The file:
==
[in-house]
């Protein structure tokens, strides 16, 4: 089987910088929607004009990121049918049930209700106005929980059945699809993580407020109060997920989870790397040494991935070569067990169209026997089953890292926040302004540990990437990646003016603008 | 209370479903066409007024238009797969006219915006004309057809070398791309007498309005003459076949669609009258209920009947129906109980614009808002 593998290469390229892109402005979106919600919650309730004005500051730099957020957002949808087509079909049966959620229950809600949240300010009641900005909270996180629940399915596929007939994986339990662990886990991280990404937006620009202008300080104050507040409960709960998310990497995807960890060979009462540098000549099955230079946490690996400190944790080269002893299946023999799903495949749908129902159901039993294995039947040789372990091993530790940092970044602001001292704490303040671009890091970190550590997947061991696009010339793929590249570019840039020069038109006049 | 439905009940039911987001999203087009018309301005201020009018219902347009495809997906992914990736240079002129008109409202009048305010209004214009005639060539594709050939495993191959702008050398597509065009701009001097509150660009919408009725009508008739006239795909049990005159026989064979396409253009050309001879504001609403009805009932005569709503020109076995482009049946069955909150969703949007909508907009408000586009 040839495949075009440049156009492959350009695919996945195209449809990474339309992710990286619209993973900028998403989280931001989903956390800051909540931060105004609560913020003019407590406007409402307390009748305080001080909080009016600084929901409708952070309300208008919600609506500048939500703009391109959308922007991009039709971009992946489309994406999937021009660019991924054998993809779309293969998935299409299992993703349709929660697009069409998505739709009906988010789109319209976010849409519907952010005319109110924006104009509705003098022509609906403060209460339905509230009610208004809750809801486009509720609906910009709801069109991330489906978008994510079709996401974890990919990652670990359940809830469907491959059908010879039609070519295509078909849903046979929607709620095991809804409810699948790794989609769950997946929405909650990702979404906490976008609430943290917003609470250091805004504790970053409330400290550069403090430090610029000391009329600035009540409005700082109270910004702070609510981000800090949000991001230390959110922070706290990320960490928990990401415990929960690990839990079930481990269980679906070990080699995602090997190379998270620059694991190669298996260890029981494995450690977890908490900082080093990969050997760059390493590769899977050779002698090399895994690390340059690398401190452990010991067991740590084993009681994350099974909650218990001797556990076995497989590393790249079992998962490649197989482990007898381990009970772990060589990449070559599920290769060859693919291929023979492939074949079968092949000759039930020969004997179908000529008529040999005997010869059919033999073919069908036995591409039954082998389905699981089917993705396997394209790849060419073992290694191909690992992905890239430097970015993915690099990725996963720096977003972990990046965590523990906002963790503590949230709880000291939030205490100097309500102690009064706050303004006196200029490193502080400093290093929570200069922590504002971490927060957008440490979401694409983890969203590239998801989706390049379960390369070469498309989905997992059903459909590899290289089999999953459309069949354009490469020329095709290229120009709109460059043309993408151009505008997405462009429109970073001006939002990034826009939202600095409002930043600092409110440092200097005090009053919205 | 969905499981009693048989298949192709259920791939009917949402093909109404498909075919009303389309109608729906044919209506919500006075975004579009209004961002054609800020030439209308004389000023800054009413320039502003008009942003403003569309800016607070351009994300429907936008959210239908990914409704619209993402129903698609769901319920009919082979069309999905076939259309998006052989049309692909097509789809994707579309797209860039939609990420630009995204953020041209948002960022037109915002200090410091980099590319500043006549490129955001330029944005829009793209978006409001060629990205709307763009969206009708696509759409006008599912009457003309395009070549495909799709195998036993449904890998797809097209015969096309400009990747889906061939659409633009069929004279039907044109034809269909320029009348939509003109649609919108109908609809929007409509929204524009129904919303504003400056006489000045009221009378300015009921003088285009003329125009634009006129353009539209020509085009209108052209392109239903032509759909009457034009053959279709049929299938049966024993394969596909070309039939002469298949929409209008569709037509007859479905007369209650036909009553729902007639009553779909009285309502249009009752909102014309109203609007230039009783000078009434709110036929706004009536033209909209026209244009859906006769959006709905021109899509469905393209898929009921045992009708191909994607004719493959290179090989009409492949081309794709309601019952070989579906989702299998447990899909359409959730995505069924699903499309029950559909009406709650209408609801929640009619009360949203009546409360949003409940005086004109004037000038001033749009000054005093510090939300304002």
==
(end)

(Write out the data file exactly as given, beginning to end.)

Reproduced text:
[in-house]
């Protein structure tokens, strides 16, 4: 089987910088929607004009990121049918049930209700106005929980059945699809993580407020109060997920989870790397040494991935070569067990169209026997089953890292926040302004540990990437990646003016603008 | 209370479903066409007024238009797969006219915006004309057809070398791309007498309005003459076949669609009258209920009947129906109980614009808002 593998290469390229892109402005979106919600919650309730004005500051730099957020957002949808087509079909049966959620229950809600949240300010009641900005909270996180629940399915596929007939994986339990662990886990991280990404937006620009202008300080104050507040409960709960998310990497995807960890060979009462540098000549099955230079946490690996400190944790080269002893299946023999799903495949749908129902159901039993294995039947040789372990091993530790940092970044602001001292704490303040671009890091970190550590997947061991696009010339793929590249570019840039020069038109006049 | 439905009940039911987001999203087009018309301005201020009018219902347009495809997906992914990736240079002129008109409202009048305010209004214009005639060539594709050939495993191959702008050398597509065009701009001097509150660009919408009725009508008739006239795909049990005159026989064979396409253009050309001879504001609403009805009932005569709503020109076995482009049946069955909150969703949007909508907009408000586009 040839495949075009440049156009492959350009695919996945195209449809990474339309992710990286619209993973900028998403989280931001989903956390800051909540931060105004609560913020003019407590406007409402307390009748305080001080909080009016600084929901409708952070309300208008919600609506500048939500703009391109959308922007991009039709971009992946489309994406999937021009660019991924054998993809779309293969998935299409299992993703349709929660697009069409998505739709009906988010789109319209976010849409519907952010005319109110924006104009509705003098022509609906403060209460339905509230009610208004809750809801486009509720609906910009709801069109991330489906978008994510079709996401974890990919990652670990359940809830469907491959059908010879039609070519295509078909849903046979929607709620095991809804409810699948790794989609769950997946929405909650990702979404906490976008609430943290917003609470250091805004504790970053409330400290550069403090430090610029000391009329600035009540409005700082109270910004702070609510981000800090949000991001230390959110922070706290990320960490928990990401415990929960690990839990079930481990269980679906070990080699995602090997190379998270620059694991190669298996260890029981494995450690977890908490900082080093990969050997760059390493590769899977050779002698090399895994690390340059690398401190452990010991067991740590084993009681994350099974909650218990001797556990076995497989590393790249079992998962490649197989482990007898381990009970772990060589990449070559599920290769060859693919291929023979492939074949079968092949000759039930020969004997179908000529008529040999005997010869059919033999073919069908036995591409039954082998389905699981089917993705396997394209790849060419073992290694191909690992992905890239430097970015993915690099990725996963720096977003972990990046965590523990906002963790503590949230709880000291939030205490100097309500102690009064706050303004006196200029490193502080400093290093929570200069922590504002971490927060957008440490979401694409983890969203590239998801989706390049379960390369070469498309989905997992059903459909590899290289089999999953459309069949354009490469020329095709290229120009709109460059043309993408151009505008997405462009429109970073001006939002990034826009939202600095409002930043600092409110440092200097005090009053919205 | 969905499981009693048989298949192709259920791939009917949402093909109404498909075919009303389309109608729906044919209506919500006075975004579009209004961002054609800020030439209308004389000023800054009413320039502003008009942003403003569309800016607070351009994300429907936008959210239908990914409704619209993402129903698609769901319920009919082979069309999905076939259309998006052989049309692909097509789809994707579309797209860039939609990420630009995204953020041209948002960022037109915002200090410091980099590319500043006549490129955001330029944005829009793209978006409001060629990205709307763009969206009708696509759409006008599912009457003309395009070549495909799709195998036993449904890998797809097209015969096309400009990747889906061939659409633009069929004279039907044109034809269909320029009348939509003109649609919108109908609809929007409509929204524009129904919303504003400056006489000045009221009378300015009921003088285009003329125009634009006129353009539209020509085009209108052209392109239903032509759909009457034009053959279709049929299938049966024993394969596909070309039939002469298949929409209008569709037509007859479905007369209650036909009553729902007639009553779909009285309502249009009752909102014309109203609007230039009783000078009434709110036929706004009536033209909209026209244009859906006769959006709905021109899509469905393209898929009921045992009708191909994607004719493959290179090989009409492949081309794709309601019952070989579906989702299998447990899909359409959730995505069924699903499309029950559909009406709650209408609801929640009619009360949203009546409360949003409940005086004109004037000038001033749009000054005093510090939300304002």